Brexit could damage Turkey’s trade with the UK

Brexit is happening. Although Britain formally leaves the European Union on Friday, trade with the rest of the 27 nations still in the bloc and Turkey will not change during a transition period until the end of the year, during which time the UK will remain in the EU customs union. Brexit offers Turkey a number of opportunities, but beyond the transition period it could also pose serious economic challenges.

Britain is one of Turkey’s most important trading partners, second only to Germany in bilateral trade volume. According to the Turkish Statistical Institute (TÜİK), Turkey sent $11.2 billion in exports to Britain in 2018.

Turkish officials see Brexit as an opportunity to further strengthen the Turkey-UK trading relationship, as well as bilateral alignment on other regional issues. However, Turkey’s customs union with the EU could complicate matters.

The customs union allows Turkey tariff and quota free trade with the EU on many goods, but it also puts Turkey at a disadvantage when dealing with third party countries that negotiate with the EU.

Turkey is required to abide by EU trade policy, which means when the EU signs an agreement reducing trade barriers with a non-EU country those reductions also apply to Turkey. At the same time, because Turkey is not an EU member it does not gain the same preferential access for its exports that the EU gets out of such free trade agreements (FTAs).

Turkey can negotiate its own deals with non-EU countries, but these countries have little incentive to negotiate with Turkey because they can already gain preferential access to the Turkish market through trade deals with the much larger EU market.

The customs union was initially agreed in 1995 as a step towards Turkey’s ascension to EU membership. With ascension all but off the table now, the customs union agreement is in serious need of updating.

Last month, Turkish and EU officials discussed modernising the customs union. Those talks have been lethargic, but fixing that agreement’s extensive problems is something Turkish officials have the ability to tackle. Avoiding the most difficult consequences of Brexit, however, is dependent on uncertain developments outside Turkey’s control.

Brexit requires Britain to negotiate new trade deals now that it will no longer be party to the EU’s arrangements, which cover trade with 60 other countries. While still a member of the EU, Britain was only permitted to negotiate with countries that already have trade agreements with the EU. It signed a number of these rollover deals replicating the terms third countries have with the EU, ensuring trade continues as usual with those partners.

After Friday, Britain will be free to begin negotiating new trade deals with countries like the United States that do not have pre-existing agreements with the EU. Turkey, however, does not quite fall into either group.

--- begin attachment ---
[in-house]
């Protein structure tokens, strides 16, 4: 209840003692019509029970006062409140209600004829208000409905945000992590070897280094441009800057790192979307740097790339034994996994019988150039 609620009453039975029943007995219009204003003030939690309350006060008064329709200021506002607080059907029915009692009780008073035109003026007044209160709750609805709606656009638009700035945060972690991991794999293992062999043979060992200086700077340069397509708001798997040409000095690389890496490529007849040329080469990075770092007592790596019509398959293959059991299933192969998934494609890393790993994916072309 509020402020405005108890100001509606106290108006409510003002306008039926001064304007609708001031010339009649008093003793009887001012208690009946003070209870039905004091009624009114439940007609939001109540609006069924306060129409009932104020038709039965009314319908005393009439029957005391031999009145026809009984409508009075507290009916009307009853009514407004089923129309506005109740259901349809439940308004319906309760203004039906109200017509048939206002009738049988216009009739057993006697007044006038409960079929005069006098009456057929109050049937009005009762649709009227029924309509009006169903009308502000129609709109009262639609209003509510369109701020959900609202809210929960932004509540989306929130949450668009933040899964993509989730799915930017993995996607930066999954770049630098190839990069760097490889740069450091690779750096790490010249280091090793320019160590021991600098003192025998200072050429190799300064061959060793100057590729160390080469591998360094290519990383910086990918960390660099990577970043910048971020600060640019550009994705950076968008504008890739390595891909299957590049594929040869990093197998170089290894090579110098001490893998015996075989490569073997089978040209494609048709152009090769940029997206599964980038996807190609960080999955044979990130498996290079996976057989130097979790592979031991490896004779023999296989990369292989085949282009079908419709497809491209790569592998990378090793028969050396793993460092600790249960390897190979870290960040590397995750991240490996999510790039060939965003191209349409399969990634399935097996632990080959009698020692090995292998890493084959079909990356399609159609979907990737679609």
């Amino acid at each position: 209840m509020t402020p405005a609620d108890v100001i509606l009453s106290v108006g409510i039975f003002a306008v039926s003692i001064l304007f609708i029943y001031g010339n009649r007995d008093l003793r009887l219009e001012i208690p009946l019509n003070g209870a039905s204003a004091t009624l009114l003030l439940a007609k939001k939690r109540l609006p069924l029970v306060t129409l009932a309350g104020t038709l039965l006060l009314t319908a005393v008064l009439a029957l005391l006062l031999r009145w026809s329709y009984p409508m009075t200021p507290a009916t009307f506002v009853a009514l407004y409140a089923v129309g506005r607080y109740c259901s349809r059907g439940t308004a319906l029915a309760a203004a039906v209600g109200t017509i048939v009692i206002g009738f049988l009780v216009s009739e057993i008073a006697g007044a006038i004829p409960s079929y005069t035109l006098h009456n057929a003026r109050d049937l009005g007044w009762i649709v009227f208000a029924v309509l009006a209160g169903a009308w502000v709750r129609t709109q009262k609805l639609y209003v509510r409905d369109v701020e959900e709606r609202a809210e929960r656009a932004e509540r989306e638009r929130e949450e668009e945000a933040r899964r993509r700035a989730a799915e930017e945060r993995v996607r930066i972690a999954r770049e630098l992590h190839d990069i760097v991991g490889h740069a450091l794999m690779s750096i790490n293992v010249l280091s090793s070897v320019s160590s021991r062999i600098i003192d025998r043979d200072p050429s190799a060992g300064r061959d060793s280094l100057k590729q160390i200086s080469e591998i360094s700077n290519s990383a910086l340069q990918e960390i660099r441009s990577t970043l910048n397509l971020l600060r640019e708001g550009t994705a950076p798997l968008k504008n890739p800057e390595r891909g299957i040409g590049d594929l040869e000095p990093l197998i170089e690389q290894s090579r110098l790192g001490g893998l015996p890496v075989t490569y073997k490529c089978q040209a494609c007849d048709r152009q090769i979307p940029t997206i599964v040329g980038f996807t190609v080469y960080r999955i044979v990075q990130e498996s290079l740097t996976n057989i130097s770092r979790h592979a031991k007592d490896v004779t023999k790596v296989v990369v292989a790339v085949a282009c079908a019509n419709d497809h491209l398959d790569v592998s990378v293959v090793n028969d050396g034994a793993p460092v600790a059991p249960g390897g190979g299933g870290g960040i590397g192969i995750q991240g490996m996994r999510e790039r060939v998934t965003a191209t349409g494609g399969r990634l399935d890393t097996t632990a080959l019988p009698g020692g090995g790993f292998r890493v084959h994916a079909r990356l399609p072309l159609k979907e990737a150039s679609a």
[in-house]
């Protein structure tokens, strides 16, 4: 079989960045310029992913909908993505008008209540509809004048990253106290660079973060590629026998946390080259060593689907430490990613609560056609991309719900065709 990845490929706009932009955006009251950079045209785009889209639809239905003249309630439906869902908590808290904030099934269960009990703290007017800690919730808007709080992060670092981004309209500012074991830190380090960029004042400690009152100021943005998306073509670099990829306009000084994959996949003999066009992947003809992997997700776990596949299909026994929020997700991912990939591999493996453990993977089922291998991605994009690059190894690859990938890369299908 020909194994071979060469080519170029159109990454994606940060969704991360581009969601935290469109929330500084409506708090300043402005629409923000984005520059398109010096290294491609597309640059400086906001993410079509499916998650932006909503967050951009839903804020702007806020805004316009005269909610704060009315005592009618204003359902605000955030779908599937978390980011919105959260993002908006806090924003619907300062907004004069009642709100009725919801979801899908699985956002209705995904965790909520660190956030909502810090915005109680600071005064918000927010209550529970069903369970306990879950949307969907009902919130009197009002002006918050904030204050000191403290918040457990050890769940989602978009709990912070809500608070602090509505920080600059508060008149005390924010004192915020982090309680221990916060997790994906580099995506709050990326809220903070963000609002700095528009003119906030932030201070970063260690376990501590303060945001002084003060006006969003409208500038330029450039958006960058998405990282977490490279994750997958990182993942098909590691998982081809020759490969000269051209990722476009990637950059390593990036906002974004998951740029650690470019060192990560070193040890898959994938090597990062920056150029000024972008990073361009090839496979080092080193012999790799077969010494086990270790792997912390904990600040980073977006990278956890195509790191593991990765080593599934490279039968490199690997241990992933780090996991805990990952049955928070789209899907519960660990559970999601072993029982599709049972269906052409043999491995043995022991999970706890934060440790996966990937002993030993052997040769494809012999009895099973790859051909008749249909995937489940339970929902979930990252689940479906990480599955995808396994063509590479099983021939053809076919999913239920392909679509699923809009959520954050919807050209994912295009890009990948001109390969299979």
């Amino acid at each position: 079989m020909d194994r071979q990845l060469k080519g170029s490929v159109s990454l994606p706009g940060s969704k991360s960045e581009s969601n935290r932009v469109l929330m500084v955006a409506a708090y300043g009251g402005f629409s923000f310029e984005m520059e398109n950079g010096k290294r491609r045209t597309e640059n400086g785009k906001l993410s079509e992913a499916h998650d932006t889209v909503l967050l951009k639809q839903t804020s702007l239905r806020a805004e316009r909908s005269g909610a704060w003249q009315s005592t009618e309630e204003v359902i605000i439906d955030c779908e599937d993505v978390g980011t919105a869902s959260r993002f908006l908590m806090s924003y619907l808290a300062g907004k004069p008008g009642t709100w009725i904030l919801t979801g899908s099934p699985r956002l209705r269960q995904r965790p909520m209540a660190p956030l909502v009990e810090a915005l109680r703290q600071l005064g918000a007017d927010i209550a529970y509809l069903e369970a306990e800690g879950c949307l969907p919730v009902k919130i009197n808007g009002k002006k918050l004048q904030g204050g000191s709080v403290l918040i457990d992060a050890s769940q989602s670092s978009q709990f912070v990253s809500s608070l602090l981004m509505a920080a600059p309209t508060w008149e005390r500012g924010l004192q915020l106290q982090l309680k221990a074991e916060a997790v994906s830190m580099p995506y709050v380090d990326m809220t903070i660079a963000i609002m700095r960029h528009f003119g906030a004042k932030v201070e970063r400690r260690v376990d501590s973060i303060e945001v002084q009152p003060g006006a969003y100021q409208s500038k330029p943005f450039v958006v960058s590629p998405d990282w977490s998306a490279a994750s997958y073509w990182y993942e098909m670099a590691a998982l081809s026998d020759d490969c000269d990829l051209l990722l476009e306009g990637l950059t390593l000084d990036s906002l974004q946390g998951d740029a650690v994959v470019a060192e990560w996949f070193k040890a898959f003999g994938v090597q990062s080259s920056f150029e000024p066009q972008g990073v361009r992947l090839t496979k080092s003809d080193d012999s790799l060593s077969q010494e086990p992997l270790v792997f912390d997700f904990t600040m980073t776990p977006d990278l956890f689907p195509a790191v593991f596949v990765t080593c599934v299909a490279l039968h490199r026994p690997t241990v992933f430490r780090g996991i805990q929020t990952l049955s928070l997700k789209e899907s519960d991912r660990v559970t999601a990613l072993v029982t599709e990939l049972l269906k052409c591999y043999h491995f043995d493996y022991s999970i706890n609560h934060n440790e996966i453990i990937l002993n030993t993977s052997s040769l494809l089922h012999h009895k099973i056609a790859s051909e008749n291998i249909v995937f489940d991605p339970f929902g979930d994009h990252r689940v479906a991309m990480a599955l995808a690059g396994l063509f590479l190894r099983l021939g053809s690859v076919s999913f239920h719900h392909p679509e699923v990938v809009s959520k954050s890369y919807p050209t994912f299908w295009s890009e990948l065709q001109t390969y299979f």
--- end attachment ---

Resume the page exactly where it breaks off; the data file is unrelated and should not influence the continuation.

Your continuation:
“The UK cannot remain in a customs union with Turkey unless it is also in a customs union with the EU, which the British government has ruled out,” Sam Lowe, a senior research fellow at the Centre for European Reform, wrote this week.

“The UK can negotiate an FTA with Turkey as long as it also concludes one with the EU, but without a customs union, trade will flow less freely than before,” he said.

Turkey and Britain will be free to negotiate a new trade regime, likely a bilateral FTA, but no new trade pacts can enter into force while the UK remains aligned with the EU during the post-Brexit transition period. Furthermore, a UK-Turkey FTA cannot be implemented until Britain and the EU agree their own FTA first.

Repeated warnings that the 11-month transition period is too short for Britain and the EU to negotiate a new trade arrangement have raised the spectre that the two parties could reach the end of the year without one.

If Britain’s trade negotiations with the EU fail to produce an agreement by the end of 2020, the UK will be forced to operate under World Trade Organisation (WTO) terms, which would present high tariffs and quotas for its trade with the EU. This would be a worst-case scenario for Turkey.

A UN Conference on Trade and Development report last year highlighted that, outside the EU, Turkey’s economy would suffer the most damage in a no-deal scenario, with $2.4 billion in exports wiped out at a time when Turkey desperately needs them to help its economic recovery.

If Britain fails to negotiate a seamless transition with the EU by the end of the year, Turkish exporters in key sectors covered by the EU-Turkey customs union, including textiles and automobiles, are afraid they will lose market share in the UK due to the introduction of tariffs.

The longer it then takes for Britain to conclude negotiations with the EU and Turkey, the harder it will be for Turkish exporters to regain their market share as competitors, particularly from East Asia, snag customers in the interim.

The good news is that Britain has demonstrated some commitment to the problem by setting up bilateral working groups with Turkey. There are significant incentives for Britain and Turkey to begin FTA negotiations promptly to spur a closer alignment on a host of regional issues, but it will take consistent work on both sides. If bilateral effort is insufficient, there is a very real risk of damage to the economic relationship in 2021.